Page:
“At the end of the tunnel, there’s no hope for these boys,” he said. “It’s morally bankrupt that this type of thing happens day in and day out not only with DMD but across many other rare diseases as well.”

He sailed through Cornell, the first in his family to attend college. At Harvard Business School, he had, he said, his “come-to-Jesus moment.”

Through the frustration of his family’s experience, he realized that among the most significant obstacles to effective treatment were the lack of collaboration among researchers and the length of time it takes to develop a treatment — “the industry-tradition 10-year, $2-billion study for an unworkable one-size-fits-all approach,” as he put it.

“As anyone who’s been touched by a fatal, rare disease knows, time is of the essence,” he said. “If I didn’t act, no one would.”

He formed a team of world-class researchers, geneticists, and clinicians nationwide with the mission, as the CRD website reads, “to pioneer the development of a new platform for customized therapeutic treatments that can be applied to a range of rare, genetic diseases.”

With the recent addition of the Herzogs to CRD’s board, the organization also joined “the growing wave of the patient and the patient’s family taking their future into their own hands by raising money to support researchers with a very specific goal of developing those customized therapies,” he said.

“This is not about buying wheelchairs or sending kids to camp. This is about a cure.”

This past April, CRD used gene-editing technology to develop a customized therapy which successfully cured Terry’s cells in a lab dish. The next step is to inject that therapeutic into mice. The organization is working toward approval for a first-in-man clinical trial next summer.

That breakthrough inspired the involvement of Peter Zelken, president of Mystic Oil. Through the next 12 months, the company will donate a significant portion of gas sale profits at Guilford Citgo off Exit 59 and Mystic Village Mobil.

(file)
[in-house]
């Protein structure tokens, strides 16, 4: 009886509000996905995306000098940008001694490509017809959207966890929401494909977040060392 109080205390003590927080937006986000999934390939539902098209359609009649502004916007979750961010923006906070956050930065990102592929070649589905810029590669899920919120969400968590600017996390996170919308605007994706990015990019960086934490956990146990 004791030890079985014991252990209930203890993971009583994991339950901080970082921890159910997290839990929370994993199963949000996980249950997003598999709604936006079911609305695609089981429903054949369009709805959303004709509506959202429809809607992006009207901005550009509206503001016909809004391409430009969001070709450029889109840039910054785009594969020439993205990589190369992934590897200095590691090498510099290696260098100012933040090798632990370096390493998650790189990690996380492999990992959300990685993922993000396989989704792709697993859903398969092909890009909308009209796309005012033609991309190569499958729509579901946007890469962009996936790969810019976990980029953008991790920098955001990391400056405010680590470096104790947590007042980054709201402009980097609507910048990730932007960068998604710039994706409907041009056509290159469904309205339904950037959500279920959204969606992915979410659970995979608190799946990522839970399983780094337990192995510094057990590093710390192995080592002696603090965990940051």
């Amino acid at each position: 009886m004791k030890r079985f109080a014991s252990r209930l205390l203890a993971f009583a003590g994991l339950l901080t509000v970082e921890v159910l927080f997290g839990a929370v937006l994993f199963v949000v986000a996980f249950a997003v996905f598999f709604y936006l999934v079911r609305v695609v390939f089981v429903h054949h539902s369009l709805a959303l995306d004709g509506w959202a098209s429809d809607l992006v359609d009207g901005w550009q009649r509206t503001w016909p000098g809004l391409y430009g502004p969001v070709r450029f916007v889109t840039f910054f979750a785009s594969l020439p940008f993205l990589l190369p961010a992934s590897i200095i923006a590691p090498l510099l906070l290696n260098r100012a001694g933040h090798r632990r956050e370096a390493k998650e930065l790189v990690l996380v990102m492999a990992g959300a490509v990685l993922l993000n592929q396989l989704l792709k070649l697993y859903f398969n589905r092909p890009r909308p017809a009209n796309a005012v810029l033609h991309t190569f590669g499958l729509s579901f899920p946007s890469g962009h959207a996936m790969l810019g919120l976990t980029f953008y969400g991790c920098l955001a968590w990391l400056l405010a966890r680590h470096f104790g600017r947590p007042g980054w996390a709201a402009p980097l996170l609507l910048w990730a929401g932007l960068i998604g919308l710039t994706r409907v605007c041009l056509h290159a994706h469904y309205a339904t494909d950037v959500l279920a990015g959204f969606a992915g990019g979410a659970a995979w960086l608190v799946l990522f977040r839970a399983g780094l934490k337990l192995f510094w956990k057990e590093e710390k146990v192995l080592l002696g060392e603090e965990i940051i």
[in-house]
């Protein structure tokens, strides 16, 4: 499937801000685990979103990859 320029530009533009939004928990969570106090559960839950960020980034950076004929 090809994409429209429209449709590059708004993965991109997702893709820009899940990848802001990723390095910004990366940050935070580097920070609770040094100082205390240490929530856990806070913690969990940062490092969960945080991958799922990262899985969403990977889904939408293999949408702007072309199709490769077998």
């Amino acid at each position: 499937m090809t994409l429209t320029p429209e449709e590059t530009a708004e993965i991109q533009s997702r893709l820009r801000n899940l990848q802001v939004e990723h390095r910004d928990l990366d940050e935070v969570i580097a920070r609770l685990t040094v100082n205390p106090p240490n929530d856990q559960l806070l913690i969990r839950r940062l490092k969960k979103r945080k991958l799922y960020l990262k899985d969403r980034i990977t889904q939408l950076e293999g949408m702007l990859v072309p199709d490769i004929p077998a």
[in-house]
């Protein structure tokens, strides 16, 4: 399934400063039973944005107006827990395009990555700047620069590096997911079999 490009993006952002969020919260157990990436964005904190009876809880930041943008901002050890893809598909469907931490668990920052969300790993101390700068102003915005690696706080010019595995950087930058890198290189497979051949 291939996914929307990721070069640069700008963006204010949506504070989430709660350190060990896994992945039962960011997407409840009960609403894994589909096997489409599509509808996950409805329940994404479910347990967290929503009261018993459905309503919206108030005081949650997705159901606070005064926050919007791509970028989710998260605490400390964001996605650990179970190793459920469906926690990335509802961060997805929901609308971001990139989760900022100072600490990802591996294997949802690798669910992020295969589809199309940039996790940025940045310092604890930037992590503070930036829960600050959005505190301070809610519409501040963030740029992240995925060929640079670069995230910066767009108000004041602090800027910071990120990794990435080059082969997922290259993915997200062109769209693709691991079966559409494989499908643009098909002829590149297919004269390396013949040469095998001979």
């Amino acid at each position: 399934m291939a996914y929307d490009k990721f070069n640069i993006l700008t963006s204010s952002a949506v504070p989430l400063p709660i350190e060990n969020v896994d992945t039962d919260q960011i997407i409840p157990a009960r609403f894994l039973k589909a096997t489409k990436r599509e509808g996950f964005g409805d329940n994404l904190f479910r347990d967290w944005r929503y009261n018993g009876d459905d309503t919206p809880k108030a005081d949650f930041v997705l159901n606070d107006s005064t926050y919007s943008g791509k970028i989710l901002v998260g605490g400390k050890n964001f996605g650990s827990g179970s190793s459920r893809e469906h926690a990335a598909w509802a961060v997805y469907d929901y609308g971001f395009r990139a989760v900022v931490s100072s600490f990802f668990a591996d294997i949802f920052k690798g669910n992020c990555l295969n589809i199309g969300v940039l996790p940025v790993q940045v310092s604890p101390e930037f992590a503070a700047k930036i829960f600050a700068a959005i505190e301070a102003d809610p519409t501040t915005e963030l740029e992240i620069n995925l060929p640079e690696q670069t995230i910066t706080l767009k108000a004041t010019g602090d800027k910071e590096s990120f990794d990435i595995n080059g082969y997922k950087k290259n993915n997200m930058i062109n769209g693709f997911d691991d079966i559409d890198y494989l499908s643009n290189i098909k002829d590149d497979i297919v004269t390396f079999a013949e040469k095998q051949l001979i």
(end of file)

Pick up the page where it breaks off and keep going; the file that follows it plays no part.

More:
“All you have to do is fill up at one of those stations,” Zelken said, adding the aim is to raise $40,000. “This is about saving a little boy’s life.”

On that same reasoning, Matt Murphy, owner and CEO of Branford’s Murphy Beverage Co., a distributor of fine wine, craft beer, and artisan spirits—and Max’s uncle — is spearheading an eight-week fundraising program to support the initiative. Through the end of November, look for tags with the sticker CRD, and $1 and $5 in-store pinups, in 100 wine shops and liquor stores up and down the Shoreline.

“We’re on the one-yard line,” he said, “and Max is next in line. They’ve already taken swabs for him.”

“Just think about it this way,” he added. “Every bottle of wine that you buy and every one- and five-dollar donation goes directly to saving a 4-year-old boy in your own backyard.”

For a list of participating suppliers in Murphy’s Distributors initiative for Max Herzog and CRD, call 203-483-3100. To support CRD through Mystic Oil’s campaign, fill your tank at Mystic Village Mobil, 66 Whitehall Avenue, Mystic or at Guilford Citgo, 455 Boston Post Road, Guilford.

For more information on, or to donate to, CRD, visit cureraredisease.org.

Connecticut Media Group